Here’s Jing Travel’s weekly guide to stories that give insight into Chinese travel trends and how they affect the industry’s main players.

Chinese travel trends are continuously evolving. Outbound tourists have found new and exciting adventures across the globe in recent years, and they’re expected to seek new experiences during the upcoming Lunar New Year holiday, which begins on February 5.

While most international travel plans for the holiday have already been made, there are still plenty of opportunities for local businesses to attract Chinese tourists. More merchants are bracing for holiday travelers by integrating Chinese mobile payment options like as Alipay and WeChat Pay, and institutions are stepping up their advertising campaigns on Chinese social media platforms to help travelers plan their vacation itineraries.


The Philippines Welcomes Chinese Cruise Passengers

The Philippine city of Clark welcomed more than 500 Chinese tourists from the luxury cruise ship MV World Dream, which is owned by the luxury cruise operator Dream Cruises (a subsidiary of the holding company Genting Hong Kong Limited). The Clark Development Corporation said that passengers would visit cultural institutions in the city, including Nayong Pilipino and Clark Museum.

Online Travel Agencies Adapt to New E-commerce Law

China’s new e-commerce law went into effect on January 1, and businesses with an online presence had to quickly adapt to the regulations. Much of the law focuses on daigou shoppers – personal shoppers who purchase luxury goods overseas for customers in China in an effort to skirt taxes – but the law affects online travel agencies as well.

Chinese Tourists Show Growing Desire to Reconnect with Nature

According to data from China’s National Forestry and Grassland Administration, domestic tourism to parks and forest areas exceeded 1.6 billion visits last year, accounting for a third of all trips in the country. It’s an indication that Chinese tourists want to escape from cities and enjoy the peace of natural surroundings. This, combined with outbound tourists’ growing interest in road trips, has made marketing rural getaways an important part of China’s current travel landscape.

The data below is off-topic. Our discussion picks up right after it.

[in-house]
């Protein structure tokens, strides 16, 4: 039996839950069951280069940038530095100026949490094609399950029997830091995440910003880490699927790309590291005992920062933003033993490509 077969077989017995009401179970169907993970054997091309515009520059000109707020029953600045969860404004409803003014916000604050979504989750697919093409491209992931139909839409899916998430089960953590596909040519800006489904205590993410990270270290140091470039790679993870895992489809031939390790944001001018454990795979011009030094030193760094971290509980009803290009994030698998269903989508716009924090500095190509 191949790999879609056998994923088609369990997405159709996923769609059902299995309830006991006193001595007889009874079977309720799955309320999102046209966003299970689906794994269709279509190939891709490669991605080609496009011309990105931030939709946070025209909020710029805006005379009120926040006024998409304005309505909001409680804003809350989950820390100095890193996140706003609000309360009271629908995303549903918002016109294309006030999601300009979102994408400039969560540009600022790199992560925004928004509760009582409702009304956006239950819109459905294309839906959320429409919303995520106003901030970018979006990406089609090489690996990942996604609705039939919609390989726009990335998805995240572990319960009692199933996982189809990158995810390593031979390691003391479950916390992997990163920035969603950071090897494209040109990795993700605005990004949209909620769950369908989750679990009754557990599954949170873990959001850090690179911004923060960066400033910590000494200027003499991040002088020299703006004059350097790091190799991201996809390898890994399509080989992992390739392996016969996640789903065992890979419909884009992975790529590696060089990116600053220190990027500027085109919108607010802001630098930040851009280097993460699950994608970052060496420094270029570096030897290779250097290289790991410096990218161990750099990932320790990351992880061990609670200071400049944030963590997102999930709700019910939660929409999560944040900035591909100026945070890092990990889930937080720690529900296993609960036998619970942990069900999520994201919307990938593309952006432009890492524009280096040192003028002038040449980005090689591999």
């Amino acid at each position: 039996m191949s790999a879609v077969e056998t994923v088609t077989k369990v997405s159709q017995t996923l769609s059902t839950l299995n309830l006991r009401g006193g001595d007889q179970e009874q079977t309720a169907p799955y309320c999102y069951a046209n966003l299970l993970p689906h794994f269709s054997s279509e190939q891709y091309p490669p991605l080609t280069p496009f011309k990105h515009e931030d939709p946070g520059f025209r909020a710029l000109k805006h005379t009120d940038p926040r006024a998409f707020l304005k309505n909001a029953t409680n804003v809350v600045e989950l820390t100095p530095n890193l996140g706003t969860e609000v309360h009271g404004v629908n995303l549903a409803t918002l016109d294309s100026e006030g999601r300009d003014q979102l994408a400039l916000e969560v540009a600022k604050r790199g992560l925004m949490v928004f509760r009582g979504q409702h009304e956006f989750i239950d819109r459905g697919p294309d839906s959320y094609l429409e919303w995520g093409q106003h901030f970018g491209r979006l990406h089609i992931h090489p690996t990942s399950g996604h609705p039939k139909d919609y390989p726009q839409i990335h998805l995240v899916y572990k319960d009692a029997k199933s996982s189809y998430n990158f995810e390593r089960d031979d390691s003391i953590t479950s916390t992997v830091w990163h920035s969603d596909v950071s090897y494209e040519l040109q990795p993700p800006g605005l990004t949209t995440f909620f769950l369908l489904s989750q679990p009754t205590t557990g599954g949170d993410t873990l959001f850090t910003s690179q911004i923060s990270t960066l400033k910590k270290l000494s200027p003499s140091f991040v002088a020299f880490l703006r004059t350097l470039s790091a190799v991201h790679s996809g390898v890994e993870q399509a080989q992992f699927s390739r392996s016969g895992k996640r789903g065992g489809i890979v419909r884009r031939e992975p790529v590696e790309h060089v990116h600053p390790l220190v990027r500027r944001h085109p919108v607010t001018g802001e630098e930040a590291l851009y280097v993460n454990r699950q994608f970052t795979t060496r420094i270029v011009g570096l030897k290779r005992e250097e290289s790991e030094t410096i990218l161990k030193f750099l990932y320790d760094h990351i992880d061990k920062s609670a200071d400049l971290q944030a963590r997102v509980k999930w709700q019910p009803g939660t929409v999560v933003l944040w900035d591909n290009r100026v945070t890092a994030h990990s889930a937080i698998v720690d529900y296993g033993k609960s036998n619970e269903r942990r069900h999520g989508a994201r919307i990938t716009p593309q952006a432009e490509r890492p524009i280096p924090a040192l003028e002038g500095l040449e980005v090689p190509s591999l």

Booking.com May Have Found a Backdoor to China

While many Western companies have struggled to gain a foothold in China, Booking Holdings has taken a different approach toward entering the Chinese travel market. Of course, Booking has the advantage of an investment partnership with Ctrip.com International to give it a greater profile in China, but that hasn’t stopped the major travel booking website from investing in more Chinese travel startups. The company has reportedly invested more than $1 billion in Chinese companies over the last year.

A Mini-program to Navigate the Airport

It’s not easy to maintain user stickiness on WeChat mini-programs – users can be fickle and are constantly searching for new mini-programs to keep them entertained. But the online travel agency Tongcheng-Elong may have hit on a feature to keep people using their mini-program even after booking travel. The company introduced a virtual airport guide, which so far is only available for the Wuxi Sunan Shuofang International Airport, to give passengers a glimpse of what to expect around their gate.

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